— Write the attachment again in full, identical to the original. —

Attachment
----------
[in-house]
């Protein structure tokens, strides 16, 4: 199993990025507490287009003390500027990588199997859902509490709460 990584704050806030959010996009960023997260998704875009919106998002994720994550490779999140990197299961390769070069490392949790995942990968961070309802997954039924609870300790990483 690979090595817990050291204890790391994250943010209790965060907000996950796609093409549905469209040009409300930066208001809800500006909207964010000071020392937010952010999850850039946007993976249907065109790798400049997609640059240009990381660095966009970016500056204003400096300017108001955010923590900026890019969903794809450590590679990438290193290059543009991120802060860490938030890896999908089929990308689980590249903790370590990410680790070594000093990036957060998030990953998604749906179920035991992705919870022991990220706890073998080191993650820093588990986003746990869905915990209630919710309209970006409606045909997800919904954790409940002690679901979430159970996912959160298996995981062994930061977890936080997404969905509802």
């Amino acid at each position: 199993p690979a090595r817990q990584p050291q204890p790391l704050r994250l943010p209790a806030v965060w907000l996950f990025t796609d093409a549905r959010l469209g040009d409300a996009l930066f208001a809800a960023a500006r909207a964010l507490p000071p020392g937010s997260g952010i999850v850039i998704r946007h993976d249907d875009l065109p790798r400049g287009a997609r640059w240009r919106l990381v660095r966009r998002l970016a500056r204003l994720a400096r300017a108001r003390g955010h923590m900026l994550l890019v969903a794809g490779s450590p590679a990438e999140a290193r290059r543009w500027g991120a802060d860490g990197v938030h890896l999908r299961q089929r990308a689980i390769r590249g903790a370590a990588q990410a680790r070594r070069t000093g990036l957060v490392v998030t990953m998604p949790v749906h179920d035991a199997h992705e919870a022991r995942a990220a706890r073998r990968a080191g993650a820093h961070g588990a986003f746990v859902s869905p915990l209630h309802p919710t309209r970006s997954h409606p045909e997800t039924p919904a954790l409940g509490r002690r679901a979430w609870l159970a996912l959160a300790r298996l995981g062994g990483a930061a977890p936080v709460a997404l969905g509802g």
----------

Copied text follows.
[in-house]
């Protein structure tokens, strides 16, 4: 199993990025507490287009003390500027990588199997859902509490709460 990584704050806030959010996009960023997260998704875009919106998002994720994550490779999140990197299961390769070069490392949790995942990968961070309802997954039924609870300790990483 690979090595817990050291204890790391994250943010209790965060907000996950796609093409549905469209040009409300930066208001809800500006909207964010000071020392937010952010999850850039946007993976249907065109790798400049997609640059240009990381660095966009970016500056204003400096300017108001955010923590900026890019969903794809450590590679990438290193290059543009991120802060860490938030890896999908089929990308689980590249903790370590990410680790070594000093990036957060998030990953998604749906179920035991992705919870022991990220706890073998080191993650820093588990986003746990869905915990209630919710309209970006409606045909997800919904954790409940002690679901979430159970996912959160298996995981062994930061977890936080997404969905509802």
């Amino acid at each position: 199993p690979a090595r817990q990584p050291q204890p790391l704050r994250l943010p209790a806030v965060w907000l996950f990025t796609d093409a549905r959010l469209g040009d409300a996009l930066f208001a809800a960023a500006r909207a964010l507490p000071p020392g937010s997260g952010i999850v850039i998704r946007h993976d249907d875009l065109p790798r400049g287009a997609r640059w240009r919106l990381v660095r966009r998002l970016a500056r204003l994720a400096r300017a108001r003390g955010h923590m900026l994550l890019v969903a794809g490779s450590p590679a990438e999140a290193r290059r543009w500027g991120a802060d860490g990197v938030h890896l999908r299961q089929r990308a689980i390769r590249g903790a370590a990588q990410a680790r070594r070069t000093g990036l957060v490392v998030t990953m998604p949790v749906h179920d035991a199997h992705e919870a022991r995942a990220a706890r073998r990968a080191g993650a820093h961070g588990a986003f746990v859902s869905p915990l209630h309802p919710t309209r970006s997954h409606p045909e997800t039924p919904a954790l409940g509490r002690r679901a979430w609870l159970a996912l959160a300790r298996l995981g062994g990483a930061a977890p936080v709460a997404l969905g509802g």